August 16, 2001

Four thoughts in one week: Red Hat stands up to analysts, Linux in Asia

Author: JT Smith

- by Jack Bryar -
Open Source Business -

I was just thinking.* I admire Red Hat CFO Kevin Thompson more and more. After
huffing and puffing and trying to panic Red Hat investors, Goldman
Sachs re-established its analyst coverage of Red Hat.

You
may recall
that a couple of months back, Goldman dumped its
coverage of Red Hat -- always an alarm sign for institutional investors. Goldman's "analyst," Prakesh Patel, complained that Thompson's unwillingness to spin up some phony predictions or
give Goldman inside stuff portended uncertainty, if not outright
disaster for the company. Goldman's extended pout didn't help Red Hat's stock
price, but the damage was minimal. The company's shares seem to have settled
in the $3 to $4 dollar range. That's not great, but it's hardly the drop of
48% that "analyst" Patel had "predicted" when he virtually invited
investors to throw the stock overboard.

Frankly, it is not nearly as bad as the
self-inflicted damage done by CFOs at other newbie tech firms when giving
analysts the numbers they wanted without having any real facts to
back those numbers up. Congratulations to Thompson for sticking to his
principles. Maybe some more techs will start standing up to these shills who
stampeded the tech market into the stratosphere and now are doing the same thing
again, only in the opposite direction.

Thought No. 2: PC's open platform gave birth to Microsoft

I rarely suggest that people leave the NewsForge Web
site and go read something else, but sometime this week, you should
take a moment and read
the real story about open platforms, Bill Gates and
Microsoft
. It may help some computer newbies understand the fury vented at Redmond by some of us graybeards in the industry. AnchorDesk's
Patrick Houston reminds everyone that the most open platform ever
created wasn't Linux but the original PC.

Back in 1980, IBM
wasn't sure what type of product it had, and figured it might stimulate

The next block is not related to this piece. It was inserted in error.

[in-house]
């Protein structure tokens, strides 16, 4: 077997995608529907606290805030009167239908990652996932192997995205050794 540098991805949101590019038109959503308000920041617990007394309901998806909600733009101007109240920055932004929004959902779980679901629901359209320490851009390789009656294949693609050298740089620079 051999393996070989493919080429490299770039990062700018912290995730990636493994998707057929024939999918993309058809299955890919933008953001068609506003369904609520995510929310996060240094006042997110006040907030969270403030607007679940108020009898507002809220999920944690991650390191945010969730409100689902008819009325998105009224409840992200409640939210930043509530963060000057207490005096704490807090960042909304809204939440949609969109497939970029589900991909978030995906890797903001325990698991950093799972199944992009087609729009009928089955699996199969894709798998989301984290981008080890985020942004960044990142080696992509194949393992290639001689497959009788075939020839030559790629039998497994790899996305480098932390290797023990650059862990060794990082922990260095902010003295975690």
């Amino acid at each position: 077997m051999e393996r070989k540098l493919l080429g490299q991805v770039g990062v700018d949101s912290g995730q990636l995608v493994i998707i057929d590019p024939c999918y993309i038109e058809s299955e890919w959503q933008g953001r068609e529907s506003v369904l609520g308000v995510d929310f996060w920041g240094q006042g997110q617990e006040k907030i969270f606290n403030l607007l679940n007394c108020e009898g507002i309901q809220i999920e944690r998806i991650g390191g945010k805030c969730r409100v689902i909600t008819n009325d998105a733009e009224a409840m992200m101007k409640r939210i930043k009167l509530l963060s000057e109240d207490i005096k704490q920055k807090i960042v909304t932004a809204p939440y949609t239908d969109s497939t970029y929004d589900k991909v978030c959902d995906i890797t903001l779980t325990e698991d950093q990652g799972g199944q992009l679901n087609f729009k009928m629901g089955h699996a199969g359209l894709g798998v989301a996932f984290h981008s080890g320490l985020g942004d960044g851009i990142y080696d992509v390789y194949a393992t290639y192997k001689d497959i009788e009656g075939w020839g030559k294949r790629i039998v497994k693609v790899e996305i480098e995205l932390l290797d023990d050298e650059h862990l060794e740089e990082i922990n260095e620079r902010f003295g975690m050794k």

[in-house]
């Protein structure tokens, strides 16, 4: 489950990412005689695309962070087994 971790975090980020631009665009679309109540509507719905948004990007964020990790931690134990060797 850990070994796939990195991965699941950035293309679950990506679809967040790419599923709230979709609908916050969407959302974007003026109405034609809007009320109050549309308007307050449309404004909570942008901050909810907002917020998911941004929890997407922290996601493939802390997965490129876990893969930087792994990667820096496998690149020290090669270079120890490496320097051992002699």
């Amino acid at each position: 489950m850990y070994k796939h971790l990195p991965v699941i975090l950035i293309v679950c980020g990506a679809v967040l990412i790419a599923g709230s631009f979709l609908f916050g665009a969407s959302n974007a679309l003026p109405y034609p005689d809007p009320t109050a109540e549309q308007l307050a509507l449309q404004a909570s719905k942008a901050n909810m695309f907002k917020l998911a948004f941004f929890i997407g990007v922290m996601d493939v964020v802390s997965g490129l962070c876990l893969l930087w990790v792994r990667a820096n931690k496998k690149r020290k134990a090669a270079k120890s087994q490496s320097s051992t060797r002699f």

interest among microcomputer hobbyists by providing a manual that included a
complete set of schematics and coding tips. This "Purple Book" was the original
key to making a PC work and it was all there, in detail, if you wanted
it. Unlike the case with the GPL, IBM retained licensing rights, but you
could see what you were buying. It was clear enough that Dell and Leading Edge and Compaq and lots of other firms "had the freedom to innovate," or at least they
could make reasonably compatible clones. It was open enough that you
could write applications like VisiCalc and, if you borrowed from other
(open!) code like Basic, you could use IBM's schematic to adapt the
code and create something called MS-DOS.

It's pretty ironic to realize that
there never would have been a Microsoft if it hadn't been for open
platforms.

Thought No. 3: Linux becoming the 'standard' among Asians

One of the great untold stories concerning Linux is the
degree to which it has been adopted in the Third World, especially in
Asia, which is, by an order of magnitude the fastest growing IT market in
the world. Some of the fastest growing contract programming companies are
based in Asian cities like Singapore and Mumbai (Bombay). Increasingly, these
companies are abandoning other platforms for Linux. One of the most
significant segments captured by Linux machines has been Asian animation studios.
Pentamedia, the India-based animator, recently joined other firms in Malaysia and Korea. The cost savings have been enough to pressure
many other U.S. and offshore studios to also shift the bulk of their animation and
production facilities to Linux. In addition to Linux's price, and its
scalability, programmers in Asia particularly appreciate that Linux has been (or is
being) adapted to virtually
every major language in Asia
. When one talks about what is or is
not a "standard" operating system, it helps to realize that
within two years, Linux will be the most widely translated software ever
created.

Thought No. 4: Microsoft needs patch helper

My vote for the unintentional funniest story of the week
showed up courtesy of NewsBytes. Microsoft announced it was
helping out its users. Because so many hacks had so totally compromised
Windows NT and 2000 that administrators were getting confused by all the
patches they had to install, Microsoft announced something called Microsoft Personal Security Advisor (MPSA). Network administrators can also run a command line tool called HotFix Checker (HFNetChk) to help them figure out which patches their systems need.

Mischief makers will be delighted
to know that HotFix Checker polls client systems remotely with an XML routine
that enables a third party to check the patch status of Windows NT 4.0
and Windows 2000 systems -- especially IIS servers from a remote
location. The program also lets that same third party check the status of
Internet Explorer and any installed Microsoft SQL server, and then download a
hotfix list for use on the system. The fix will cost administrators roughly a
dollar a seat, from Shavlik
Technologies
. By the way, this tool, and Microsoft's new tool for
stand-alone systems, MPSA, aren't available for Win95 or 98 machines. Guess you
should have upgraded.

One Microsoft vendor was quoted saying "where are the
Solaris patch check tools or the Linux tools? No other vendor does this." Of
course, on the other hand, no other vendor has to.

* inspired by former Boston Globe columnist Mike
Barnicle.

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